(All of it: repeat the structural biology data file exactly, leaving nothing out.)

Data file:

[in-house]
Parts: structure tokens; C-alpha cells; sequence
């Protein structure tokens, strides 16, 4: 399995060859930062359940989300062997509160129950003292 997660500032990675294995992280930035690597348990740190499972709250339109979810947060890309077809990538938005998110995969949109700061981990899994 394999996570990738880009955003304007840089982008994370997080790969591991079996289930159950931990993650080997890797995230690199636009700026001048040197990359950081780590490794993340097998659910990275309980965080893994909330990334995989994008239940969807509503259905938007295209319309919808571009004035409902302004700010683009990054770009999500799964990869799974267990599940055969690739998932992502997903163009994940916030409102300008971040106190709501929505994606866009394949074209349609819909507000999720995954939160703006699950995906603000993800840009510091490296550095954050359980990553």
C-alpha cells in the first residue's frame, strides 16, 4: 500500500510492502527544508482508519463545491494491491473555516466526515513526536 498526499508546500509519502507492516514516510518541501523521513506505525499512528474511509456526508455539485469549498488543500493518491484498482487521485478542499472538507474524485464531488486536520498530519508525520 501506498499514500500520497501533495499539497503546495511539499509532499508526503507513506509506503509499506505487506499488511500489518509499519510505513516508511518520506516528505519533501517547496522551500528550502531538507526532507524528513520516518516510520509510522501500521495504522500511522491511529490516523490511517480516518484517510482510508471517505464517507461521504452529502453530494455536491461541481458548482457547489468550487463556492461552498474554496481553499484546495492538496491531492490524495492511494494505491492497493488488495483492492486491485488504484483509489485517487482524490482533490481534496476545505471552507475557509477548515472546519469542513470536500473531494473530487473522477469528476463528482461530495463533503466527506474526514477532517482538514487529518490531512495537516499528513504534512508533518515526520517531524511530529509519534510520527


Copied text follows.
[in-house]
Parts: structure tokens; C-alpha cells; sequence
């Protein structure tokens, strides 16, 4: 399995060859930062359940989300062997509160129950003292 997660500032990675294995992280930035690597348990740190499972709250339109979810947060890309077809990538938005998110995969949109700061981990899994 394999996570990738880009955003304007840089982008994370997080790969591991079996289930159950931990993650080997890797995230690199636009700026001048040197990359950081780590490794993340097998659910990275309980965080893994909330990334995989994008239940969807509503259905938007295209319309919808571009004035409902302004700010683009990054770009999500799964990869799974267990599940055969690739998932992502997903163009994940916030409102300008971040106190709501929505994606866009394949074209349609819909507000999720995954939160703006699950995906603000993800840009510091490296550095954050359980990553």
C-alpha cells in the first residue's frame, strides 16, 4: 500500500510492502527544508482508519463545491494491491473555516466526515513526536 498526499508546500509519502507492516514516510518541501523521513506505525499512528474511509456526508455539485469549498488543500493518491484498482487521485478542499472538507474524485464531488486536520498530519508525520 501506498499514500500520497501533495499539497503546495511539499509532499508526503507513506509506503509499506505487506499488511500489518509499519510505513516508511518520506516528505519533501517547496522551500528550502531538507526532507524528513520516518516510520509510522501500521495504522500511522491511529490516523490511517480516518484517510482510508471517505464517507461521504452529502453530494455536491461541481458548482457547489468550487463556492461552498474554496481553499484546495492538496491531492490524495492511494494505491492497493488488495483492492486491485488504484483509489485517487482524490482533490481534496476545505471552507475557509477548515472546519469542513470536500473531494473530487473522477469528476463528482461530495463533503466527506474526514477532517482538514487529518490531512495537516499528513504534512508533518515526520517531524511530529509519534510520527